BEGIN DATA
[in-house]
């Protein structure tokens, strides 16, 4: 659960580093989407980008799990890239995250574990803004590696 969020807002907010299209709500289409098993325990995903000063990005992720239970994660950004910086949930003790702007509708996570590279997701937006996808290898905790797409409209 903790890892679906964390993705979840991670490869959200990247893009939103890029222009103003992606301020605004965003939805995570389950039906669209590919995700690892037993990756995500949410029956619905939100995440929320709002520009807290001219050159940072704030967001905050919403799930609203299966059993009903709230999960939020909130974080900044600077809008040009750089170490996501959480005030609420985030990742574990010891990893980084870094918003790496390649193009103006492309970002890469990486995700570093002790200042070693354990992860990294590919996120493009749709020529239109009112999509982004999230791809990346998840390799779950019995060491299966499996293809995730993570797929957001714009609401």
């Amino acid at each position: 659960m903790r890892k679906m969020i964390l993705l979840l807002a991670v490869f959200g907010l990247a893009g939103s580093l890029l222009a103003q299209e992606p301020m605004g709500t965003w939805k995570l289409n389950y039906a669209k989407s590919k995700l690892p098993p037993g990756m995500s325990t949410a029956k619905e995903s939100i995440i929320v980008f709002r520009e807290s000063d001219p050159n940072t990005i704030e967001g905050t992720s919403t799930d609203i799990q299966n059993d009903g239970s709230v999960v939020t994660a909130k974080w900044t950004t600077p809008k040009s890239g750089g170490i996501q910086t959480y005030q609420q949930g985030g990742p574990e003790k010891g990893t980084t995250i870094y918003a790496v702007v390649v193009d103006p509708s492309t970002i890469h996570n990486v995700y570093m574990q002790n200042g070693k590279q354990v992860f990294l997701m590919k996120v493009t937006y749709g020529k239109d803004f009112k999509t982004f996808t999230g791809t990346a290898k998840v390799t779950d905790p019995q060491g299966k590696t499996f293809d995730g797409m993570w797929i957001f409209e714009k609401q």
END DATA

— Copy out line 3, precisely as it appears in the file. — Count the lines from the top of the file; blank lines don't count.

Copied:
């Amino acid at each position: 659960m903790r890892k679906m969020i964390l993705l979840l807002a991670v490869f959200g907010l990247a893009g939103s580093l890029l222009a103003q299209e992606p301020m605004g709500t965003w939805k995570l289409n389950y039906a669209k989407s590919k995700l690892p098993p037993g990756m995500s325990t949410a029956k619905e995903s939100i995440i929320v980008f709002r520009e807290s000063d001219p050159n940072t990005i704030e967001g905050t992720s919403t799930d609203i799990q299966n059993d009903g239970s709230v999960v939020t994660a909130k974080w900044t950004t600077p809008k040009s890239g750089g170490i996501q910086t959480y005030q609420q949930g985030g990742p574990e003790k010891g990893t980084t995250i870094y918003a790496v702007v390649v193009d103006p509708s492309t970002i890469h996570n990486v995700y570093m574990q002790n200042g070693k590279q354990v992860f990294l997701m590919k996120v493009t937006y749709g020529k239109d803004f009112k999509t982004f996808t999230g791809t990346a290898k998840v390799t779950d905790p019995q060491g299966k590696t499996f293809d995730g797409m993570w797929i957001f409209e714009k609401q």